Garlands go to the conqueror. The Observer has
"http://www.guardian.co.uk/politics/2011/jul/16/ed-miliband-rupert-murdoch-phone-hacking">interviewed Ed Miliband about his response to the News International crisis, and it’s
as if Caesar has returned home after crushing the traitor Pompey.
Miliband told the Spectator in an interview with James Forsyth in this week’s
magazine that Murdoch’s spell on British politics has been broken. He reiterates that sentiment with the Observer and adds that Murdoch’s endorsement will be a “double-edged sword
at the next election”. When speaking to James he was careful to insist that there was nothing personal in his burgeoning crusade against Murdoch; he is not so careful now. "I think
he has too much power over British public life,” he said and vowed to break up Murdoch’s media empire.
This is a stark spiel from a man who was quaffing Murdoch’s champagne just a few weeks ago. But, Miliband has been ahead of the game on this issue, much as David Cameron was during the
MPs’ expenses crisis. Who knows why David Cameron dithered as Miliband struck, but it is the latter who looks decisive and armed with a strong voice of moral leadership. Despite that,
it’s worth noting that Miliband still trails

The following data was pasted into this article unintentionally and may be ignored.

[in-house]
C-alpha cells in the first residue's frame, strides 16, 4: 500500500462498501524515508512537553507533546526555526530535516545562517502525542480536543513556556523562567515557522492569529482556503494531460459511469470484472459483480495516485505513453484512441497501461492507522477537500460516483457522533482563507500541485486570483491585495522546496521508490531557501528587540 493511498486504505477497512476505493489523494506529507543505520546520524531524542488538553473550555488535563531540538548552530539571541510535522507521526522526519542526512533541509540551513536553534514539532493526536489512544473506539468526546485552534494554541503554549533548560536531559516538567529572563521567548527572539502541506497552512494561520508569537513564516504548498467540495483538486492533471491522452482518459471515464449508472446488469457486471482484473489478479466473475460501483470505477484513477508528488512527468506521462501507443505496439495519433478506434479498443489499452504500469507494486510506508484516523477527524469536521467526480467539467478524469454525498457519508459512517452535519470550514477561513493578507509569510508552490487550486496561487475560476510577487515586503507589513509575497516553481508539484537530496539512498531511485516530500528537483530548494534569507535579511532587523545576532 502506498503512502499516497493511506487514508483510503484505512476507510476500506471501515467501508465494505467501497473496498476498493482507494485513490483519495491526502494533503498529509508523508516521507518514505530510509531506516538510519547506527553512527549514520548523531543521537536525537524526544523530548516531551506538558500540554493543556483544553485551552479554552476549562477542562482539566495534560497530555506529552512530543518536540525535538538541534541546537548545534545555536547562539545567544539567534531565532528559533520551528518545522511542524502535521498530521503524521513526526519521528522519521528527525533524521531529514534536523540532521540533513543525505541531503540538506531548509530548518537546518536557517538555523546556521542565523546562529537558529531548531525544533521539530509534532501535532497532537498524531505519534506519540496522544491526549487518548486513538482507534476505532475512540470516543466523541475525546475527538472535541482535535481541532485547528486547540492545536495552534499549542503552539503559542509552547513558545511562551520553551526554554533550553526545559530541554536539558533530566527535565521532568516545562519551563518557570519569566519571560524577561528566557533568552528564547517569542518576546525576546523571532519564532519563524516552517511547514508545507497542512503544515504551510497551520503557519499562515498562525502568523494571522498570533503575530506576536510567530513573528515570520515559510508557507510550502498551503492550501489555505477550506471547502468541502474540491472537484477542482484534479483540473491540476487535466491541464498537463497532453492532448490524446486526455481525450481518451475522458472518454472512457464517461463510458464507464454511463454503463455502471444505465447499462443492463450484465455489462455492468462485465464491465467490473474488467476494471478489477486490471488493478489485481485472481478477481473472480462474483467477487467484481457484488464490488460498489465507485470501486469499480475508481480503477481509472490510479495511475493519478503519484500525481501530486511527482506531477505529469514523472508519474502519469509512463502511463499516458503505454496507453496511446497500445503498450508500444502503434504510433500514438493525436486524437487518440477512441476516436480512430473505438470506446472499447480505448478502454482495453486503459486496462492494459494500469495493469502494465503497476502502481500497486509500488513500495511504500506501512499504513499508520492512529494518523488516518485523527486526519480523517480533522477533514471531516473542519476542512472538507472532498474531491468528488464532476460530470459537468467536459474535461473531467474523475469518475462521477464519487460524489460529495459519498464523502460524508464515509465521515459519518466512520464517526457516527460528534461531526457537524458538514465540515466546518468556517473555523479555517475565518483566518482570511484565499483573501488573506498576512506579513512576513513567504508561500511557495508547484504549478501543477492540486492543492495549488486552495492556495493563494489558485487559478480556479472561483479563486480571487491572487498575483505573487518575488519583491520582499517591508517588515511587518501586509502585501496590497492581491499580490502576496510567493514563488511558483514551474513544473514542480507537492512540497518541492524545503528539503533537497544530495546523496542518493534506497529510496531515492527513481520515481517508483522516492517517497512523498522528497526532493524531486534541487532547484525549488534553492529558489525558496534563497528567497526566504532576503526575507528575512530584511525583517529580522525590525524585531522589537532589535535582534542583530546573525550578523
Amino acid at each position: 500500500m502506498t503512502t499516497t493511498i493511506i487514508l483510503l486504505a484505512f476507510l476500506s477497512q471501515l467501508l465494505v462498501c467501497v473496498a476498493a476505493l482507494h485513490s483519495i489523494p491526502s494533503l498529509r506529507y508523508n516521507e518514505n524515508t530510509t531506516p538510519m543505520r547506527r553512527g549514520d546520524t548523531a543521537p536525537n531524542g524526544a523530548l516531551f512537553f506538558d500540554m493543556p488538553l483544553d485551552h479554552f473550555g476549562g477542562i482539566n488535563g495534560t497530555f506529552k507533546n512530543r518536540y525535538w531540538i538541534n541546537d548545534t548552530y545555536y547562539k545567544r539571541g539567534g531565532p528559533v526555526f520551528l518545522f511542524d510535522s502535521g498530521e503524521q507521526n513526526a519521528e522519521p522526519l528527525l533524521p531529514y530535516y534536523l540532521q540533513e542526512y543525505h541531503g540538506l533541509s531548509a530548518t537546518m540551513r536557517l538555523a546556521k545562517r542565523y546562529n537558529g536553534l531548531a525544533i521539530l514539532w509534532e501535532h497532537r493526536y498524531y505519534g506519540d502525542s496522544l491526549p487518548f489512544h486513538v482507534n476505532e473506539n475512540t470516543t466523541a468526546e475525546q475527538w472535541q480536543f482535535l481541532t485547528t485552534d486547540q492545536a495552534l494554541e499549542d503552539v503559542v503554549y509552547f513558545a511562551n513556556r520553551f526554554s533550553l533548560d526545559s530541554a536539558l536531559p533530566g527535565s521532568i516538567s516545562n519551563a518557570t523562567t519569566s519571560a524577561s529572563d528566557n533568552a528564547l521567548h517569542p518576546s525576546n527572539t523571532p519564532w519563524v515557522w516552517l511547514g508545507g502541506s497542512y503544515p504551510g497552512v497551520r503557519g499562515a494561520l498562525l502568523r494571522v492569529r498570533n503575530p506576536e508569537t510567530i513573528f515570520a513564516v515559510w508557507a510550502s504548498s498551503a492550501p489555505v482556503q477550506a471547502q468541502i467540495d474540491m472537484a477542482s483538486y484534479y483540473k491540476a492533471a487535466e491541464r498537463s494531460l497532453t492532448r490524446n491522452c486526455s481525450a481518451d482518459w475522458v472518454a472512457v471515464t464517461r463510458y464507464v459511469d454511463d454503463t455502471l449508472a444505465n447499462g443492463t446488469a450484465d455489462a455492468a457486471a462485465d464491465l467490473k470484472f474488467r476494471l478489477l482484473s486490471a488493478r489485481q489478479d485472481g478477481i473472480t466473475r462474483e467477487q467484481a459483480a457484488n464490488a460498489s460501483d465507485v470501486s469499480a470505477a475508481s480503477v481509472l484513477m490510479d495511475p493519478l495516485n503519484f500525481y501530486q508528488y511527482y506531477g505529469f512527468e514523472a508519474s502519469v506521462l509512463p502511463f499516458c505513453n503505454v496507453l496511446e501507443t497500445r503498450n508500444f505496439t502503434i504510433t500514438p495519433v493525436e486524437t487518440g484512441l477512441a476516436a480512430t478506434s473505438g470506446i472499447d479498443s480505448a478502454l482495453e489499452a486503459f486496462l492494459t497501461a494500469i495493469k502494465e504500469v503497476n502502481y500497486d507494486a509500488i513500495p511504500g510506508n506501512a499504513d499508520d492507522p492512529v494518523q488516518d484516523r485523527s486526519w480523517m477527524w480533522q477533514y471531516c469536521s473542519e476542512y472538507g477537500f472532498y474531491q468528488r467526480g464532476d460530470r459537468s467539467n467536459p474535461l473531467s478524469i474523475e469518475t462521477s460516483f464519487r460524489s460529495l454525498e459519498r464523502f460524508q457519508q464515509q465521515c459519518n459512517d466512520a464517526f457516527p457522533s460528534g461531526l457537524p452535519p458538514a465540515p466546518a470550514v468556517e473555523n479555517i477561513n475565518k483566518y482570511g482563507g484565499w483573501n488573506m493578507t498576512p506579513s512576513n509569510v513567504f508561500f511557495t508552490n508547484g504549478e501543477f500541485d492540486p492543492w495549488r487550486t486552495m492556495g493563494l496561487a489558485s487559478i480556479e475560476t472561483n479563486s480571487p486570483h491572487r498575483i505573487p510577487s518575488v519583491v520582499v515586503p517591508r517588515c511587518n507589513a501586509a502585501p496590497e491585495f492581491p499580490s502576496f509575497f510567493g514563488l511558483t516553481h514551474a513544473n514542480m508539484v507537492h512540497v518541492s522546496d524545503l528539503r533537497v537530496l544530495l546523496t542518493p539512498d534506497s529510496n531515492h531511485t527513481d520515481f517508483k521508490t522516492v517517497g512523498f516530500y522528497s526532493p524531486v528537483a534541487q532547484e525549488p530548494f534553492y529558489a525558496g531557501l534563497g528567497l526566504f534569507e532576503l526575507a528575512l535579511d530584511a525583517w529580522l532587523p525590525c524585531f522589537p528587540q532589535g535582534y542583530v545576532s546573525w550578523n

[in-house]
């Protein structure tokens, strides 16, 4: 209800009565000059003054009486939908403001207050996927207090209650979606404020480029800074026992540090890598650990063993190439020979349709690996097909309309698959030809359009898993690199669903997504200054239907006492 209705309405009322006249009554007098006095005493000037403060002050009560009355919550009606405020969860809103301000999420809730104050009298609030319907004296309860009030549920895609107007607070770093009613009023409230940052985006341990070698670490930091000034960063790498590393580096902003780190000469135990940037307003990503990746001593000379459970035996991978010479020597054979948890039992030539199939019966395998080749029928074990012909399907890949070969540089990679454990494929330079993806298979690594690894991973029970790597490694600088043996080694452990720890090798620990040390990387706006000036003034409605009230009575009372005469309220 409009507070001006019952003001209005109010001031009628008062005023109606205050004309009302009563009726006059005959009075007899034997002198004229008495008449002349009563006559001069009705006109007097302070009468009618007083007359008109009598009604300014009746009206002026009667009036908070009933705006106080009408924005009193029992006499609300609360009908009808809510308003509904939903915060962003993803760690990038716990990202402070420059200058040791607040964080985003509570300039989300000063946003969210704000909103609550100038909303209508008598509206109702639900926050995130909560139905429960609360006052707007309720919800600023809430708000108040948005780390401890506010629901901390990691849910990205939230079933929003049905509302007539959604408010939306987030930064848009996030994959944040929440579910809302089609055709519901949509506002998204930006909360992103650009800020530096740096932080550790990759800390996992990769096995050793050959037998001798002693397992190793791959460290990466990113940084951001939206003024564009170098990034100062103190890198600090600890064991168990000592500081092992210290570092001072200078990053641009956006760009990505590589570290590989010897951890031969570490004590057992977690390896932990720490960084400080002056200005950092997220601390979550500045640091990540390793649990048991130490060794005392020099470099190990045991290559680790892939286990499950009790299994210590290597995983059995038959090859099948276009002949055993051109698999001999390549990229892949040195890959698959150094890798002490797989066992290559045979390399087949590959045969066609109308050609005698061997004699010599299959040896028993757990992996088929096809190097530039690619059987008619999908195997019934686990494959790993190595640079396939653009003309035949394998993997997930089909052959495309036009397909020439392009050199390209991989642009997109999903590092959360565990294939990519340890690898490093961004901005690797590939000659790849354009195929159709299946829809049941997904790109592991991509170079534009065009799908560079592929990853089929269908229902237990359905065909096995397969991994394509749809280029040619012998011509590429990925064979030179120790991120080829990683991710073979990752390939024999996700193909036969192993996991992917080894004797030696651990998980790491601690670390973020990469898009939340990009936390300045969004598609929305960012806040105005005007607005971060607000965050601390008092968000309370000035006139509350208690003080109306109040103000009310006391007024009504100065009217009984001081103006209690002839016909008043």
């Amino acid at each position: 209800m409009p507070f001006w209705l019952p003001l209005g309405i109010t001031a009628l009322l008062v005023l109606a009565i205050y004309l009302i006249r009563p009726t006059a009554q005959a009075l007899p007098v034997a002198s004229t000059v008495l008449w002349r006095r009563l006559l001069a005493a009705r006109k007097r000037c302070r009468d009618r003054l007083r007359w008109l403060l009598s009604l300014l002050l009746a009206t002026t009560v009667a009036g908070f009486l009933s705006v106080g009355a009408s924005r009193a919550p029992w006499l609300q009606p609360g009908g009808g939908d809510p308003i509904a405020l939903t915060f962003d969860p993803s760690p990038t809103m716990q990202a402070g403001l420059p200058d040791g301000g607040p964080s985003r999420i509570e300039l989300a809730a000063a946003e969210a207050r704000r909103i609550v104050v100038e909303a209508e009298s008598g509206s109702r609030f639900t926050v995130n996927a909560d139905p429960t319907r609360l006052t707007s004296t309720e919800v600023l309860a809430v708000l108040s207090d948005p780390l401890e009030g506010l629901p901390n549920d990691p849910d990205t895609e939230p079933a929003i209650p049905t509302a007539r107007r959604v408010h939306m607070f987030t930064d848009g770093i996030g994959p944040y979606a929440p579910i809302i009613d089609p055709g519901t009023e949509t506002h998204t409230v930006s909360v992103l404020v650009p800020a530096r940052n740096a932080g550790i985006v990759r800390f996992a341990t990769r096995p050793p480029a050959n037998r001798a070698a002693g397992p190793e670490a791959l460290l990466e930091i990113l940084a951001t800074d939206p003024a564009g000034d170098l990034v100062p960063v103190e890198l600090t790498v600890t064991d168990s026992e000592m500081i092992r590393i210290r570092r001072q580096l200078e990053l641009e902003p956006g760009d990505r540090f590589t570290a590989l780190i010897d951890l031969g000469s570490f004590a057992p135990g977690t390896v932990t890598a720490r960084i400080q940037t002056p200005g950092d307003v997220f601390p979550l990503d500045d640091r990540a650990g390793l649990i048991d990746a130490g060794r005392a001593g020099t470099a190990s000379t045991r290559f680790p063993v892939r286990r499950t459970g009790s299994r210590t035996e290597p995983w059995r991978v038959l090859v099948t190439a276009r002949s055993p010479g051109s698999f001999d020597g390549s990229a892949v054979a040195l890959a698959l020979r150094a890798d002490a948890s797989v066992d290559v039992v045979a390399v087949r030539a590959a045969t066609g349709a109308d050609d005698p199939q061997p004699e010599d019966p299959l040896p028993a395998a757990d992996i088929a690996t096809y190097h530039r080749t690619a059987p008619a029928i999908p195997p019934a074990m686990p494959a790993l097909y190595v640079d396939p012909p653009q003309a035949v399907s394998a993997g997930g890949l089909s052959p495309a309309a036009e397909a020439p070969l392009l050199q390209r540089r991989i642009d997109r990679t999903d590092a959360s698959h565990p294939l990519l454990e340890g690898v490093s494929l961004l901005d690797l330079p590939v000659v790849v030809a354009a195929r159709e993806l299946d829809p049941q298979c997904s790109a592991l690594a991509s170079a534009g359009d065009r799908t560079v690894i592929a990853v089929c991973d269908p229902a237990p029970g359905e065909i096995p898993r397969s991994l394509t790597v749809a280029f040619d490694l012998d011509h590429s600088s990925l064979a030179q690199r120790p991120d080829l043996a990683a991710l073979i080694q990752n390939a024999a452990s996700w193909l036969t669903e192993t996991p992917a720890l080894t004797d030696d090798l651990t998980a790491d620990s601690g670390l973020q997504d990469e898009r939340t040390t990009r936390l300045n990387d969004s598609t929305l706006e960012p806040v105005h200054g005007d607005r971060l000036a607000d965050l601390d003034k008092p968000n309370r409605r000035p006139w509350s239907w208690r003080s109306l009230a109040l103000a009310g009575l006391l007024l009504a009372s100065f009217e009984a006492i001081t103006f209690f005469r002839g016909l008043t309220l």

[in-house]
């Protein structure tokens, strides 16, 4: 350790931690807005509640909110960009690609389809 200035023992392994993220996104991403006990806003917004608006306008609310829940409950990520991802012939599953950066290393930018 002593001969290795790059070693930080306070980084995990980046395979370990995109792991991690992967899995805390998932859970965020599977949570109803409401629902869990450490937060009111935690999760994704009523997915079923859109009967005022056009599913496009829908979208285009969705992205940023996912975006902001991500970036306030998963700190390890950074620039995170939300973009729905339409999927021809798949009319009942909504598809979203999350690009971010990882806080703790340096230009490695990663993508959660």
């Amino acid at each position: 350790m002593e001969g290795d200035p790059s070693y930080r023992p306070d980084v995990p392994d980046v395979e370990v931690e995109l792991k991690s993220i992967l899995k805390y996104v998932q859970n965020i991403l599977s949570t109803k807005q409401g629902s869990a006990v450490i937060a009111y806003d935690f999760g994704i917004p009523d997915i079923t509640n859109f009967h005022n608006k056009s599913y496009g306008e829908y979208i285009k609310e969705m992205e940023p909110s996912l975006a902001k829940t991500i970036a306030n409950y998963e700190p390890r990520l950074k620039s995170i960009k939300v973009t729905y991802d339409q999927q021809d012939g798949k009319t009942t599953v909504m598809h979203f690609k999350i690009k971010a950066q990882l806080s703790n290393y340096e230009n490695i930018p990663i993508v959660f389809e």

Cameron in leadership polls.
Miliband is determined to sustain the little momentum he has built. To that end, Miliband says that the Murdochs are just the start of the necessary renewal he envisages for British public
“We’ve seen it in politics with the expenses scandal, we’ve seen it in banking. We have got to be willing to speak out because it is damaging the fabric of the country, the ethic of the
country. We can’t have the responsible country that I think we need if this is going on among the most powerful people in the country.”
Miliband seems to exclude the disgraced police force from this epoch of moral resuscitation. He says:
“I think the way I’d put it is they’ve obviously got questions that they will want to answer and I don’t think it’s for me to be calling at this stage for people to go. I’m sure [Met
commissioner Sir] Paul Stephenson and [assistant commissioner] John Yates will want to account for what happened.”
With senior police officers voicing
concerns about police reform and Labour manoeuvring to outflank the coalition from the right on law and order, his lenient tone seems rather convenient.